Letters to the editor

The City of Melbourne is going to take action on climate change by implementing the Port Phillip Coastal Adaptations Pathways Project (Southbank Local News, October 2013).

Why is the City of Melbourne ignoring the findings of those scientists who disagree with the IPCC on climate change?  The Non Government Panel on Climate Change (NIPCC) does not support the IPCC’s alarmist stance.  It is supported by 31,487 scientists who do not subscribe to the view that anthropogenic emissions are driving climate change.

All sorts of dire predictions have been made by global warming advocates for over 30 years, and none of them have been realised.  Ice caps are not melting.  To get coastal flooding you need massive ice cap melts but this is not happening.

The Scientific Committee on Antarctic Research report prepared in 2009 for the Antarctic Treaty nations’ Washington conference, noted the south pole had shown “significant cooling in recent decades”.   Latest NASA satellite images show that ice caps have gained ice coverage, particularly at the north pole. Sea levels have been increasing by 3 cms per century well before the industrial revolution.  And going by historical data, rather than speculative computer modelling, there is no danger from coastal flooding in the foreseeable future.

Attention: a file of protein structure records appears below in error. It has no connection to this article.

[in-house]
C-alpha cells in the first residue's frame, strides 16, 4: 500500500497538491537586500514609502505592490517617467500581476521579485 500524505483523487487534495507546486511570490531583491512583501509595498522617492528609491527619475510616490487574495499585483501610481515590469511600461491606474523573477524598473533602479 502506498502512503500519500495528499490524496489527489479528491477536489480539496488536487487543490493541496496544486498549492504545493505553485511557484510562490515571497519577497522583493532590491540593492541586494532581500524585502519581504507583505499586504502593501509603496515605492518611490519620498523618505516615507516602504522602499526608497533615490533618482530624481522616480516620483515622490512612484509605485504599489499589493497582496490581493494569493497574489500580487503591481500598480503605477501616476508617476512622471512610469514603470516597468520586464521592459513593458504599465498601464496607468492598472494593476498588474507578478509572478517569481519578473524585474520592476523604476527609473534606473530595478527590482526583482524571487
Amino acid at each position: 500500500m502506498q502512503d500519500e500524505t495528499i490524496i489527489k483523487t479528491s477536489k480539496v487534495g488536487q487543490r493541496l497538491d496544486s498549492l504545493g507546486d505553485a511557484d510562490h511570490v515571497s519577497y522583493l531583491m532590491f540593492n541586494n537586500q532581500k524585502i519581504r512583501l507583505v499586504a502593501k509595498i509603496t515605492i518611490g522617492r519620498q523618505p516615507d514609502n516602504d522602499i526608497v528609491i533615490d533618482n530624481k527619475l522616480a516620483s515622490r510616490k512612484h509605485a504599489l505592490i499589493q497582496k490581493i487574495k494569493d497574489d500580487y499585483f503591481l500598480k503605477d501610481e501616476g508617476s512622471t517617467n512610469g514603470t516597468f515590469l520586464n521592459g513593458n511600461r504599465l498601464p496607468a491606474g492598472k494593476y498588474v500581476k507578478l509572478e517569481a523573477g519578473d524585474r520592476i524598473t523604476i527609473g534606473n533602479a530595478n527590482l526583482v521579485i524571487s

How long are local politicians like the City of Melbourne going to ignore sound science, which clearly shows that coastal flooding and extreme weather events pose no threat now or in the immediate future?

As for the precautionary principle (giving the planet the benefit of the doubt), it has been calculated by Bjorn Lomborg that taking action now on climate mitigation will result in spending around three times the amount that we will need to spend in the future, if and when, problems arise – that’s working on the assumption the alarmist predictions are remotely accurate.

Before the City of Melbourne rushes out and spends millions of taxpayers money, wouldn’t it be wise to get a second opinion?  After all that’s what the precautionary principle says to do.

Alan Barron

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